The majority of my time as a violin teacher was spent on teaching students how to practice. Teaching new technical elements only took a small portion of the time, and instead the focus was on implementing “mistake free” practicing in order to build a clean muscle memory.

I was not a diligent violin student myself until my mid teens, and as a result I developed practice habits that were time efficient, with the goal being to not get used to making the same mistakes more than once or twice. I am definitely not advocating for spending less time with your instrument, but I do think it is beneficial to think about how your practice time is spent. Doing an hour of efficient practicing can often give much better results than spending two hours on unfocused and sloppy-on-the-details practicing. In fact, the more aimlessly you practice, the better you are getting at your mistakes.

I recommend spending a good amount of time on playing in slow motion, where you have time to observe as you play, and think ahead to the next move or phrase. And when I say slow motion I really mean slooow motion. Many players repeat difficult sections multiple times – e.g. goal could be to get through a small section 10 or 20 times in a row without mistakes. Then expand the section, start a measure earlier and stop a measure later, and do that again slowly, 10 or 20 times without mistakes.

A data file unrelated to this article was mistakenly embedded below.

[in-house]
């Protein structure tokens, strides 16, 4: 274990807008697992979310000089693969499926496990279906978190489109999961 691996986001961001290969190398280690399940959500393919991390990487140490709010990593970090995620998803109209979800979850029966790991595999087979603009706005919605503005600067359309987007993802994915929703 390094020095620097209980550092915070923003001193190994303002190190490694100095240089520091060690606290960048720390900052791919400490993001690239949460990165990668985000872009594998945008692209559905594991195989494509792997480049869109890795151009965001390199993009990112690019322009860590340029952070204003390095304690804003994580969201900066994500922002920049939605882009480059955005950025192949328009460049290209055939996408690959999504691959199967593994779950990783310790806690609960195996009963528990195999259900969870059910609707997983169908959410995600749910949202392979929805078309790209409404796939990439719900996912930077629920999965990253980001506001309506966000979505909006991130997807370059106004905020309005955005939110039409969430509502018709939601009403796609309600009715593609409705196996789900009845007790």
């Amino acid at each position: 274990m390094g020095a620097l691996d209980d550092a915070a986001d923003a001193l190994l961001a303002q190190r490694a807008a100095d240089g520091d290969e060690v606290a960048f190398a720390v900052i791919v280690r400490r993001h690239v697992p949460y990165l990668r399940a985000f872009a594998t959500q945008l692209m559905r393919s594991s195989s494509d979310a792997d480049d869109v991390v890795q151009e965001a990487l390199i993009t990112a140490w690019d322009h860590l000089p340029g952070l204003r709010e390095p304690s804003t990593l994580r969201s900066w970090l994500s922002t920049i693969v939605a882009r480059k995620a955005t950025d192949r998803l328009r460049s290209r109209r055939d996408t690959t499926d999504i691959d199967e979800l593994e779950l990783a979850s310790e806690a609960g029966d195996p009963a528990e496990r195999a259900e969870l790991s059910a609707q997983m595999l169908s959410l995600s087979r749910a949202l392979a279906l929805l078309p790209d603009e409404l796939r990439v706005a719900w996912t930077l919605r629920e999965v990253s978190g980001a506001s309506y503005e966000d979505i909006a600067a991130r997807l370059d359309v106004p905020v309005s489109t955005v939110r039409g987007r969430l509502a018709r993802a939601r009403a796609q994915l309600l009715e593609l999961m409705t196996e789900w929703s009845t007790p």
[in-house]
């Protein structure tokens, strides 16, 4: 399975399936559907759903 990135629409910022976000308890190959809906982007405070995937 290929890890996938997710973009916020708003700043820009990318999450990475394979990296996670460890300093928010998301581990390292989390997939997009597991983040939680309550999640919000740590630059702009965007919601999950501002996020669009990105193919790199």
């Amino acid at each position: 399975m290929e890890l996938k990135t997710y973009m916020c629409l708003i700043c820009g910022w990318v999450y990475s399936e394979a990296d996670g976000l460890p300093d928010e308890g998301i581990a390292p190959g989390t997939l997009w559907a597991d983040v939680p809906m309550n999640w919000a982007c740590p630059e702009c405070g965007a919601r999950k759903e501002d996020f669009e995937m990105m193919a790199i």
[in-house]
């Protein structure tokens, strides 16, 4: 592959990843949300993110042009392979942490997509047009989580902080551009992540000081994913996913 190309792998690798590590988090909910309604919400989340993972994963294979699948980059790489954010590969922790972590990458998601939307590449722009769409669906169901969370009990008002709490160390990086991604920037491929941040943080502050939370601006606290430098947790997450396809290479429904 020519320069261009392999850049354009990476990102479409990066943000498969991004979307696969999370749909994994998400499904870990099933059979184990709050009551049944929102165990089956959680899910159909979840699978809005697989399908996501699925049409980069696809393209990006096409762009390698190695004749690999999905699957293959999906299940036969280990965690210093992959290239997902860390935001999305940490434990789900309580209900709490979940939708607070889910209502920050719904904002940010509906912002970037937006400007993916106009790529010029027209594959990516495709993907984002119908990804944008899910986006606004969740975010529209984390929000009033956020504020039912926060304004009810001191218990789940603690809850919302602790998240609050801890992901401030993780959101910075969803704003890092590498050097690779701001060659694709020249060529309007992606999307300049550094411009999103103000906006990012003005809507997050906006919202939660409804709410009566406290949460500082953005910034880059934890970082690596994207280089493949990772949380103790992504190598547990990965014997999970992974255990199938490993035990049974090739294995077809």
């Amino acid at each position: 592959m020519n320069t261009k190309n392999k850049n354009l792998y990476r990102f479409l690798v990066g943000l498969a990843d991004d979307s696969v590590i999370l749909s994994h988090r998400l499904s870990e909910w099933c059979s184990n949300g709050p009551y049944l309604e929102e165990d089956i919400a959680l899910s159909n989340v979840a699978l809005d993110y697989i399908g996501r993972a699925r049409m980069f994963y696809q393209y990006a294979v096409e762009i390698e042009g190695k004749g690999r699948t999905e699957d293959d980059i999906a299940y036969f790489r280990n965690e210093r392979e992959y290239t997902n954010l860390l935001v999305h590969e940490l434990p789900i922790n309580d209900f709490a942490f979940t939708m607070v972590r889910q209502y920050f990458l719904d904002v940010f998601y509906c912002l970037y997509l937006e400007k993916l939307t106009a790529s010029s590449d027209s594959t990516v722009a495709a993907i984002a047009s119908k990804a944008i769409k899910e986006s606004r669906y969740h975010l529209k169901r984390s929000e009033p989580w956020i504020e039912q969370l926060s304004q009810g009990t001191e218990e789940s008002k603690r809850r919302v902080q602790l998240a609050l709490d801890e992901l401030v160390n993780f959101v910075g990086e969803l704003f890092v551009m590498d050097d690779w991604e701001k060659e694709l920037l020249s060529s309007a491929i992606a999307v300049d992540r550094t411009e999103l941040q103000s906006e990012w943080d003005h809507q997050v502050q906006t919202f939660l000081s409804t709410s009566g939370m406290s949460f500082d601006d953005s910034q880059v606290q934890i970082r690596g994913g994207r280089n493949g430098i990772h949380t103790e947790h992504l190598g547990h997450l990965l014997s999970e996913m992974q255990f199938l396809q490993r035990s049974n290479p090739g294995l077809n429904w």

Cellist Wendy Warner told me when we were teenagers that she repeated the same section of a piece, until she got it 100 times in a row without mistakes. By doing this you are simply training your muscle memory, so that you can move beyond the technical difficulty of the music you are playing, and start focusing on how you want to interpret it to an audience.

The first piece of music I remember doing this with was the Mozart A-Major Concerto. I remember the time I spent learning this concerto as a precious time with my violin, slow and calm, which resulted in me feeling like I was in enough control of the music to truly enjoy performing it.

Of course plenty of time with your instrument and with your music will give you the truly special bond necessary to become an accomplished player. But give good consideration to the quality of that time spent, and you will have a more fulfilling and successful experience as an instrumentalist and musician.

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